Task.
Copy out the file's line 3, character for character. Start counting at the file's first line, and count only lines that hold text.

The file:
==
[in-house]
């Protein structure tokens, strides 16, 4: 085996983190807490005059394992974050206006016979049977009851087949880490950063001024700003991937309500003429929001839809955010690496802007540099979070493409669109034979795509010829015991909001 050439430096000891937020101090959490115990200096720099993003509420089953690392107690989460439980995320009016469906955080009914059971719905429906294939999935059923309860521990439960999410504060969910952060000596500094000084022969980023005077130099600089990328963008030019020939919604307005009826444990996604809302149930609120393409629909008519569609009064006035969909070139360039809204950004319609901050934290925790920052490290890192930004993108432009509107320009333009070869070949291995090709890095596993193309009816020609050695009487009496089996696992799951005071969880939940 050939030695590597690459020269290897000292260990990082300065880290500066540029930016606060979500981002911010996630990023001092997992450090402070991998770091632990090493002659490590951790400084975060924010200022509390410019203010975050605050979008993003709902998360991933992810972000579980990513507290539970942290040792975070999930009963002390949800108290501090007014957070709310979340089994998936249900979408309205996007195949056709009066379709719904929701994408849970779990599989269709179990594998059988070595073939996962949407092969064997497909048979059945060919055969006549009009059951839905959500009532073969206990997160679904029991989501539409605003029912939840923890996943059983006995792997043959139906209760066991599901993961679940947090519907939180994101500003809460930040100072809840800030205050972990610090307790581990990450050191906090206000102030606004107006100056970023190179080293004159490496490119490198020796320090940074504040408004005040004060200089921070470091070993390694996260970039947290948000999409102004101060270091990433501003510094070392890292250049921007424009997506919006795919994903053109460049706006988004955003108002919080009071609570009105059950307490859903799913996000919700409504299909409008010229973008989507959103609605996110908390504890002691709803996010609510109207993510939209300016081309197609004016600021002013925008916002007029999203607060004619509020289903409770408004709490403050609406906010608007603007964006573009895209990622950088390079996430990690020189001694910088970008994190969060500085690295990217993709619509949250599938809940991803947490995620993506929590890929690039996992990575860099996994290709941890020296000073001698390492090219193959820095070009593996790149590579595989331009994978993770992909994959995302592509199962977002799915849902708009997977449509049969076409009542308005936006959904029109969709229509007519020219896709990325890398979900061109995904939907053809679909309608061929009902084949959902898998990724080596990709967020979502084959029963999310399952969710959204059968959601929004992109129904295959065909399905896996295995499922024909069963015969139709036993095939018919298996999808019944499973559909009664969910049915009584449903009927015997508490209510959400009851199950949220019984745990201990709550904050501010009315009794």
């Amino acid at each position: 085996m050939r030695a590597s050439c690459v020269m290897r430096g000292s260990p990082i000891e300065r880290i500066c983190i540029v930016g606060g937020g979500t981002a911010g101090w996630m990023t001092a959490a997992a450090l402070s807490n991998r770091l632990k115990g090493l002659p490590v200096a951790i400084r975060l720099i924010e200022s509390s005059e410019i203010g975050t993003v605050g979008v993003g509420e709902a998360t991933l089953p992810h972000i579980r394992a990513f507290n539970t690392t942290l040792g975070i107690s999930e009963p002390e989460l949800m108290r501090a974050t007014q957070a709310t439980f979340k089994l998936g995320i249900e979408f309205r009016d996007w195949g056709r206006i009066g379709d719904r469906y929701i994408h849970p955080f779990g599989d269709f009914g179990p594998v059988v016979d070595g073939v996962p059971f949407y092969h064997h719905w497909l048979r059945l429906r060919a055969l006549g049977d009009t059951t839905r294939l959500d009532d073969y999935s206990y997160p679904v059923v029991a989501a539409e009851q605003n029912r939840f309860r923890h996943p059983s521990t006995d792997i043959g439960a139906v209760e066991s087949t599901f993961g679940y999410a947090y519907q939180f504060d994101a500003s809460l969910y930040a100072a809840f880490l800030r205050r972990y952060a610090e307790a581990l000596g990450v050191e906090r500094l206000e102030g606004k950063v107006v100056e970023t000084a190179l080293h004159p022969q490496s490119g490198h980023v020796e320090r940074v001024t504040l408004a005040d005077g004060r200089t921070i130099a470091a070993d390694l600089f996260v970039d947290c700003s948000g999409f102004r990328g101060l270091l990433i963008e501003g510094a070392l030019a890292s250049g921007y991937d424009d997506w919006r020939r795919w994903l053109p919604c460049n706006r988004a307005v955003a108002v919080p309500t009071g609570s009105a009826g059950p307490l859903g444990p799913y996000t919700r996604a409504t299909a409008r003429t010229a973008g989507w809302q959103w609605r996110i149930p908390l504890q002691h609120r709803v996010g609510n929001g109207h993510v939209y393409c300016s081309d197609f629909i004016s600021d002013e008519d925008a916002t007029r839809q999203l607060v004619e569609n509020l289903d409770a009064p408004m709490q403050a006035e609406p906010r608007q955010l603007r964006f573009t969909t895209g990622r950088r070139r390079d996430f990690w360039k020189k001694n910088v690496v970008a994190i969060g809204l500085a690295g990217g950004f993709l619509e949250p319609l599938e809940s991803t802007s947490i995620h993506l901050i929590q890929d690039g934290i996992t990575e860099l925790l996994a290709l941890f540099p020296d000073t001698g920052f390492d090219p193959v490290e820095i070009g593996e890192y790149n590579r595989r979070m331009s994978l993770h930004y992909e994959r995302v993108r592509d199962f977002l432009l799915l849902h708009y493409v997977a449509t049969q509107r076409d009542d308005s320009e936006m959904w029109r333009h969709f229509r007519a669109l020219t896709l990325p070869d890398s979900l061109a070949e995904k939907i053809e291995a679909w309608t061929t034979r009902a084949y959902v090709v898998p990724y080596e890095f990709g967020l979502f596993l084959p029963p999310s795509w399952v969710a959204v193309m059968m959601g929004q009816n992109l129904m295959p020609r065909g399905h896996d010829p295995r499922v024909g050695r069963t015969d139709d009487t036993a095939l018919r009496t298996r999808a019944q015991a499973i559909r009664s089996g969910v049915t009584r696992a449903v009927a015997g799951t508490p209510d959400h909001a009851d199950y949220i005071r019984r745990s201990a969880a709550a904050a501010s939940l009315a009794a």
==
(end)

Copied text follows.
């Amino acid at each position: 085996m050939r030695a590597s050439c690459v020269m290897r430096g000292s260990p990082i000891e300065r880290i500066c983190i540029v930016g606060g937020g979500t981002a911010g101090w996630m990023t001092a959490a997992a450090l402070s807490n991998r770091l632990k115990g090493l002659p490590v200096a951790i400084r975060l720099i924010e200022s509390s005059e410019i203010g975050t993003v605050g979008v993003g509420e709902a998360t991933l089953p992810h972000i579980r394992a990513f507290n539970t690392t942290l040792g975070i107690s999930e009963p002390e989460l949800m108290r501090a974050t007014q957070a709310t439980f979340k089994l998936g995320i249900e979408f309205r009016d996007w195949g056709r206006i009066g379709d719904r469906y929701i994408h849970p955080f779990g599989d269709f009914g179990p594998v059988v016979d070595g073939v996962p059971f949407y092969h064997h719905w497909l048979r059945l429906r060919a055969l006549g049977d009009t059951t839905r294939l959500d009532d073969y999935s206990y997160p679904v059923v029991a989501a539409e009851q605003n029912r939840f309860r923890h996943p059983s521990t006995d792997i043959g439960a139906v209760e066991s087949t599901f993961g679940y999410a947090y519907q939180f504060d994101a500003s809460l969910y930040a100072a809840f880490l800030r205050r972990y952060a610090e307790a581990l000596g990450v050191e906090r500094l206000e102030g606004k950063v107006v100056e970023t000084a190179l080293h004159p022969q490496s490119g490198h980023v020796e320090r940074v001024t504040l408004a005040d005077g004060r200089t921070i130099a470091a070993d390694l600089f996260v970039d947290c700003s948000g999409f102004r990328g101060l270091l990433i963008e501003g510094a070392l030019a890292s250049g921007y991937d424009d997506w919006r020939r795919w994903l053109p919604c460049n706006r988004a307005v955003a108002v919080p309500t009071g609570s009105a009826g059950p307490l859903g444990p799913y996000t919700r996604a409504t299909a409008r003429t010229a973008g989507w809302q959103w609605r996110i149930p908390l504890q002691h609120r709803v996010g609510n929001g109207h993510v939209y393409c300016s081309d197609f629909i004016s600021d002013e008519d925008a916002t007029r839809q999203l607060v004619e569609n509020l289903d409770a009064p408004m709490q403050a006035e609406p906010r608007q955010l603007r964006f573009t969909t895209g990622r950088r070139r390079d996430f990690w360039k020189k001694n910088v690496v970008a994190i969060g809204l500085a690295g990217g950004f993709l619509e949250p319609l599938e809940s991803t802007s947490i995620h993506l901050i929590q890929d690039g934290i996992t990575e860099l925790l996994a290709l941890f540099p020296d000073t001698g920052f390492d090219p193959v490290e820095i070009g593996e890192y790149n590579r595989r979070m331009s994978l993770h930004y992909e994959r995302v993108r592509d199962f977002l432009l799915l849902h708009y493409v997977a449509t049969q509107r076409d009542d308005s320009e936006m959904w029109r333009h969709f229509r007519a669109l020219t896709l990325p070869d890398s979900l061109a070949e995904k939907i053809e291995a679909w309608t061929t034979r009902a084949y959902v090709v898998p990724y080596e890095f990709g967020l979502f596993l084959p029963p999310s795509w399952v969710a959204v193309m059968m959601g929004q009816n992109l129904m295959p020609r065909g399905h896996d010829p295995r499922v024909g050695r069963t015969d139709d009487t036993a095939l018919r009496t298996r999808a019944q015991a499973i559909r009664s089996g969910v049915t009584r696992a449903v009927a015997g799951t508490p209510d959400h909001a009851d199950y949220i005071r019984r745990s201990a969880a709550a904050a501010s939940l009315a009794a």